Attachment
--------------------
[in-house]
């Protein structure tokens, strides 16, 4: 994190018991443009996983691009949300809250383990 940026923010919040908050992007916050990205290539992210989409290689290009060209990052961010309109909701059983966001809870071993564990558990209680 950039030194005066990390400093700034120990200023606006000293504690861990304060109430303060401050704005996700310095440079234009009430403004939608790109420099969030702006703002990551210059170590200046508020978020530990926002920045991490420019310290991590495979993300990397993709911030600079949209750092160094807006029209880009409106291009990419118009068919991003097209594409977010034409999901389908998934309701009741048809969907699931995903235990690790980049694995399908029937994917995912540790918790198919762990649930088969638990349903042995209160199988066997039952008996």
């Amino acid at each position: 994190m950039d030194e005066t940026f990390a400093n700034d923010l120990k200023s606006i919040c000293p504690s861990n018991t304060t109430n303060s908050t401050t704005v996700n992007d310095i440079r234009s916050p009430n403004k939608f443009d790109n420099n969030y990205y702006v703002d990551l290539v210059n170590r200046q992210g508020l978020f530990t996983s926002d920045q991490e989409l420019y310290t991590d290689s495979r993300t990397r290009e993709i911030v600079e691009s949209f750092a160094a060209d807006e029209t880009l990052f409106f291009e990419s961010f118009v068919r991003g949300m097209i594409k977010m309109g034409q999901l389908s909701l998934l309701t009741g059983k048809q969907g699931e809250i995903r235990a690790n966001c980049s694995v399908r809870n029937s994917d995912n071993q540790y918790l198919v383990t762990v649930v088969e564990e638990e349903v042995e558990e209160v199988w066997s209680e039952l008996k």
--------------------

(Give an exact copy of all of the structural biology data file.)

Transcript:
[in-house]
């Protein structure tokens, strides 16, 4: 994190018991443009996983691009949300809250383990 940026923010919040908050992007916050990205290539992210989409290689290009060209990052961010309109909701059983966001809870071993564990558990209680 950039030194005066990390400093700034120990200023606006000293504690861990304060109430303060401050704005996700310095440079234009009430403004939608790109420099969030702006703002990551210059170590200046508020978020530990926002920045991490420019310290991590495979993300990397993709911030600079949209750092160094807006029209880009409106291009990419118009068919991003097209594409977010034409999901389908998934309701009741048809969907699931995903235990690790980049694995399908029937994917995912540790918790198919762990649930088969638990349903042995209160199988066997039952008996």
């Amino acid at each position: 994190m950039d030194e005066t940026f990390a400093n700034d923010l120990k200023s606006i919040c000293p504690s861990n018991t304060t109430n303060s908050t401050t704005v996700n992007d310095i440079r234009s916050p009430n403004k939608f443009d790109n420099n969030y990205y702006v703002d990551l290539v210059n170590r200046q992210g508020l978020f530990t996983s926002d920045q991490e989409l420019y310290t991590d290689s495979r993300t990397r290009e993709i911030v600079e691009s949209f750092a160094a060209d807006e029209t880009l990052f409106f291009e990419s961010f118009v068919r991003g949300m097209i594409k977010m309109g034409q999901l389908s909701l998934l309701t009741g059983k048809q969907g699931e809250i995903r235990a690790n966001c980049s694995v399908r809870n029937s994917d995912n071993q540790y918790l198919v383990t762990v649930v088969e564990e638990e349903v042995e558990e209160v199988w066997s209680e039952l008996k």